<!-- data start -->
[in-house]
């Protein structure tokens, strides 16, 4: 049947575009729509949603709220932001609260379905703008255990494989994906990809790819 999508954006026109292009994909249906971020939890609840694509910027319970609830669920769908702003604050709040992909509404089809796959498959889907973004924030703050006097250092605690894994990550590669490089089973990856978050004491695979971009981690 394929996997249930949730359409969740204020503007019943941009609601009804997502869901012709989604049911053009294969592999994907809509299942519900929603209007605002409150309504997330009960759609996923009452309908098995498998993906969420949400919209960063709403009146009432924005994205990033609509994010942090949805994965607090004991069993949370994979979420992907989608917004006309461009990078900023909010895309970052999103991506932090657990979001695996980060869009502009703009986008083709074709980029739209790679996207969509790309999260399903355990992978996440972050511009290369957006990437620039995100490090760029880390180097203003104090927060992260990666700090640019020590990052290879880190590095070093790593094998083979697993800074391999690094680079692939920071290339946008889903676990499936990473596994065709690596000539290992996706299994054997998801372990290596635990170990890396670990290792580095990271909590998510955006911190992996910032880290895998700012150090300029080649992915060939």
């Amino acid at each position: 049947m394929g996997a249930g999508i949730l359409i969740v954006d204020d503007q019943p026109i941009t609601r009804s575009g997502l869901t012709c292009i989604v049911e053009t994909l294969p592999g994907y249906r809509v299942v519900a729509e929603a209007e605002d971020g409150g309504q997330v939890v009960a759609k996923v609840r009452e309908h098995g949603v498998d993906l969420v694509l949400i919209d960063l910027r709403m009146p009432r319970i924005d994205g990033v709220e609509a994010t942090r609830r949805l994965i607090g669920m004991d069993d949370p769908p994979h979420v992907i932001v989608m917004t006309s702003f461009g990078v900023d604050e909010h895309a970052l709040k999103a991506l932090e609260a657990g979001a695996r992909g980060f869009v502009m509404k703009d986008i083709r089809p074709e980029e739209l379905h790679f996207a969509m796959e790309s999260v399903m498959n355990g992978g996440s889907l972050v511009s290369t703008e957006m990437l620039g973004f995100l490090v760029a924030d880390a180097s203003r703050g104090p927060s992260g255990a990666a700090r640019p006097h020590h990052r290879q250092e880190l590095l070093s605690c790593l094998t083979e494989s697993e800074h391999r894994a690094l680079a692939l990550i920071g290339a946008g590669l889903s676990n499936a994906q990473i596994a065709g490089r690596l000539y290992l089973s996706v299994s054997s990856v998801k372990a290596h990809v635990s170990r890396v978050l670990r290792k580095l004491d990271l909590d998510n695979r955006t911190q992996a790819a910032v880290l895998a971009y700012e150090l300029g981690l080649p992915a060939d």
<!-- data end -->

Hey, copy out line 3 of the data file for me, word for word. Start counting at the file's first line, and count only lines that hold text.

């Amino acid at each position: 049947m394929g996997a249930g999508i949730l359409i969740v954006d204020d503007q019943p026109i941009t609601r009804s575009g997502l869901t012709c292009i989604v049911e053009t994909l294969p592999g994907y249906r809509v299942v519900a729509e929603a209007e605002d971020g409150g309504q997330v939890v009960a759609k996923v609840r009452e309908h098995g949603v498998d993906l969420v694509l949400i919209d960063l910027r709403m009146p009432r319970i924005d994205g990033v709220e609509a994010t942090r609830r949805l994965i607090g669920m004991d069993d949370p769908p994979h979420v992907i932001v989608m917004t006309s702003f461009g990078v900023d604050e909010h895309a970052l709040k999103a991506l932090e609260a657990g979001a695996r992909g980060f869009v502009m509404k703009d986008i083709r089809p074709e980029e739209l379905h790679f996207a969509m796959e790309s999260v399903m498959n355990g992978g996440s889907l972050v511009s290369t703008e957006m990437l620039g973004f995100l490090v760029a924030d880390a180097s203003r703050g104090p927060s992260g255990a990666a700090r640019p006097h020590h990052r290879q250092e880190l590095l070093s605690c790593l094998t083979e494989s697993e800074h391999r894994a690094l680079a692939l990550i920071g290339a946008g590669l889903s676990n499936a994906q990473i596994a065709g490089r690596l000539y290992l089973s996706v299994s054997s990856v998801k372990a290596h990809v635990s170990r890396v978050l670990r290792k580095l004491d990271l909590d998510n695979r955006t911190q992996a790819a910032v880290l895998a971009y700012e150090l300029g981690l080649p992915a060939d």